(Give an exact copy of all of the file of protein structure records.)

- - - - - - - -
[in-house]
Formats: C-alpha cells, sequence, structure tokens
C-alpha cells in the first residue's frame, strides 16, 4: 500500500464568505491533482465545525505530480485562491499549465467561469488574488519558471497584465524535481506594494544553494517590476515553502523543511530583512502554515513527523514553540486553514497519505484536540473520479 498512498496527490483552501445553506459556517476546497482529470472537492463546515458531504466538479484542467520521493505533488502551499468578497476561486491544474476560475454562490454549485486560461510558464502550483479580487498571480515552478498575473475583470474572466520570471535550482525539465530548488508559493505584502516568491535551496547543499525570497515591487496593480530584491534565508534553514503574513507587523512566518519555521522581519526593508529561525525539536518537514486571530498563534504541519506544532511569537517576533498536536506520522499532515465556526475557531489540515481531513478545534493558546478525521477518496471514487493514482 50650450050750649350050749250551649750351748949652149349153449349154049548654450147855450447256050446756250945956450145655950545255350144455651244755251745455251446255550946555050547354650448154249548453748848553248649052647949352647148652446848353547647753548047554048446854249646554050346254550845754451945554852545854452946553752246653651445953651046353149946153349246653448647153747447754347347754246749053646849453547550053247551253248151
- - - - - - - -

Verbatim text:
[in-house]
Formats: C-alpha cells, sequence, structure tokens
C-alpha cells in the first residue's frame, strides 16, 4: 500500500464568505491533482465545525505530480485562491499549465467561469488574488519558471497584465524535481506594494544553494517590476515553502523543511530583512502554515513527523514553540486553514497519505484536540473520479 498512498496527490483552501445553506459556517476546497482529470472537492463546515458531504466538479484542467520521493505533488502551499468578497476561486491544474476560475454562490454549485486560461510558464502550483479580487498571480515552478498575473475583470474572466520570471535550482525539465530548488508559493505584502516568491535551496547543499525570497515591487496593480530584491534565508534553514503574513507587523512566518519555521522581519526593508529561525525539536518537514486571530498563534504541519506544532511569537517576533498536536506520522499532515465556526475557531489540515481531513478545534493558546478525521477518496471514487493514482 50650450050750649350050749250551649750351748949652149349153449349154049548654450147855450447256050446756250945956450145655950545255350144455651244755251745455251446255550946555050547354650448154249548453748848553248649052647949352647148652446848353547647753548047554048446854249646554050346254550845754451945554852545854452946553752246653651445953651046353149946153349246653448647153747447754347347754246749053646849453547550053247551253248151